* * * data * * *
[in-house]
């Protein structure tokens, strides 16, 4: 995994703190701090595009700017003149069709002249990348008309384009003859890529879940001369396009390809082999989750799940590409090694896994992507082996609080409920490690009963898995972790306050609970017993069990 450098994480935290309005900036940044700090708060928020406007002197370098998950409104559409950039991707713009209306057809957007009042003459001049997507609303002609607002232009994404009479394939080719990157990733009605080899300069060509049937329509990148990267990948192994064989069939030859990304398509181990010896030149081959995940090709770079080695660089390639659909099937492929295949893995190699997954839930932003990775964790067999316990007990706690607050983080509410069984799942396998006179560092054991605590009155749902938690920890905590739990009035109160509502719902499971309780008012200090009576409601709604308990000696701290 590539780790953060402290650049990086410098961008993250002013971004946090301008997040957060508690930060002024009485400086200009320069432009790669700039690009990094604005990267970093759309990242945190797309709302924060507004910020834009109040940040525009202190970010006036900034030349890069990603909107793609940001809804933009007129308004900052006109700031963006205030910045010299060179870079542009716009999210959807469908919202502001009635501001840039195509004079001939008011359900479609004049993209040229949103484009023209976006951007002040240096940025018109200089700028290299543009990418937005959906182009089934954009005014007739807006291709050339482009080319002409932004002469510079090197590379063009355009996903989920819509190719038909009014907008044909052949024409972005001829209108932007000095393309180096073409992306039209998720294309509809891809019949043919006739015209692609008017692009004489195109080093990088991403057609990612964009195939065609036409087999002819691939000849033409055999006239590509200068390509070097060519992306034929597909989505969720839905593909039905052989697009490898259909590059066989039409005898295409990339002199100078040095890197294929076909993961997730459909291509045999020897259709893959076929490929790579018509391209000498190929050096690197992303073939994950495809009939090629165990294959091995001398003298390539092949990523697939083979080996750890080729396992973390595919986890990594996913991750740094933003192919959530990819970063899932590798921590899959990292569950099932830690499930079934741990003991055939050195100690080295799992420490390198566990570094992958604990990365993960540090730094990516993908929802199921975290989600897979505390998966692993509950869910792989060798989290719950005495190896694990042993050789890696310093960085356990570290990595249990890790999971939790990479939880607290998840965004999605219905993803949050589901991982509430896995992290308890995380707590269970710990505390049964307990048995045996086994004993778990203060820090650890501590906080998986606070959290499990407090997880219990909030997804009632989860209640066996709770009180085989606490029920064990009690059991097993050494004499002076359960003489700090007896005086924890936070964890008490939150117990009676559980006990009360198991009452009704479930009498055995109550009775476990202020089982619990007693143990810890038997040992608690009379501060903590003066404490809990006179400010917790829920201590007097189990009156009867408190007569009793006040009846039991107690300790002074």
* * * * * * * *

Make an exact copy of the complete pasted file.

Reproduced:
[in-house]
């Protein structure tokens, strides 16, 4: 995994703190701090595009700017003149069709002249990348008309384009003859890529879940001369396009390809082999989750799940590409090694896994992507082996609080409920490690009963898995972790306050609970017993069990 450098994480935290309005900036940044700090708060928020406007002197370098998950409104559409950039991707713009209306057809957007009042003459001049997507609303002609607002232009994404009479394939080719990157990733009605080899300069060509049937329509990148990267990948192994064989069939030859990304398509181990010896030149081959995940090709770079080695660089390639659909099937492929295949893995190699997954839930932003990775964790067999316990007990706690607050983080509410069984799942396998006179560092054991605590009155749902938690920890905590739990009035109160509502719902499971309780008012200090009576409601709604308990000696701290 590539780790953060402290650049990086410098961008993250002013971004946090301008997040957060508690930060002024009485400086200009320069432009790669700039690009990094604005990267970093759309990242945190797309709302924060507004910020834009109040940040525009202190970010006036900034030349890069990603909107793609940001809804933009007129308004900052006109700031963006205030910045010299060179870079542009716009999210959807469908919202502001009635501001840039195509004079001939008011359900479609004049993209040229949103484009023209976006951007002040240096940025018109200089700028290299543009990418937005959906182009089934954009005014007739807006291709050339482009080319002409932004002469510079090197590379063009355009996903989920819509190719038909009014907008044909052949024409972005001829209108932007000095393309180096073409992306039209998720294309509809891809019949043919006739015209692609008017692009004489195109080093990088991403057609990612964009195939065609036409087999002819691939000849033409055999006239590509200068390509070097060519992306034929597909989505969720839905593909039905052989697009490898259909590059066989039409005898295409990339002199100078040095890197294929076909993961997730459909291509045999020897259709893959076929490929790579018509391209000498190929050096690197992303073939994950495809009939090629165990294959091995001398003298390539092949990523697939083979080996750890080729396992973390595919986890990594996913991750740094933003192919959530990819970063899932590798921590899959990292569950099932830690499930079934741990003991055939050195100690080295799992420490390198566990570094992958604990990365993960540090730094990516993908929802199921975290989600897979505390998966692993509950869910792989060798989290719950005495190896694990042993050789890696310093960085356990570290990595249990890790999971939790990479939880607290998840965004999605219905993803949050589901991982509430896995992290308890995380707590269970710990505390049964307990048995045996086994004993778990203060820090650890501590906080998986606070959290499990407090997880219990909030997804009632989860209640066996709770009180085989606490029920064990009690059991097993050494004499002076359960003489700090007896005086924890936070964890008490939150117990009676559980006990009360198991009452009704479930009498055995109550009775476990202020089982619990007693143990810890038997040992608690009379501060903590003066404490809990006179400010917790829920201590007097189990009156009867408190007569009793006040009846039991107690300790002074």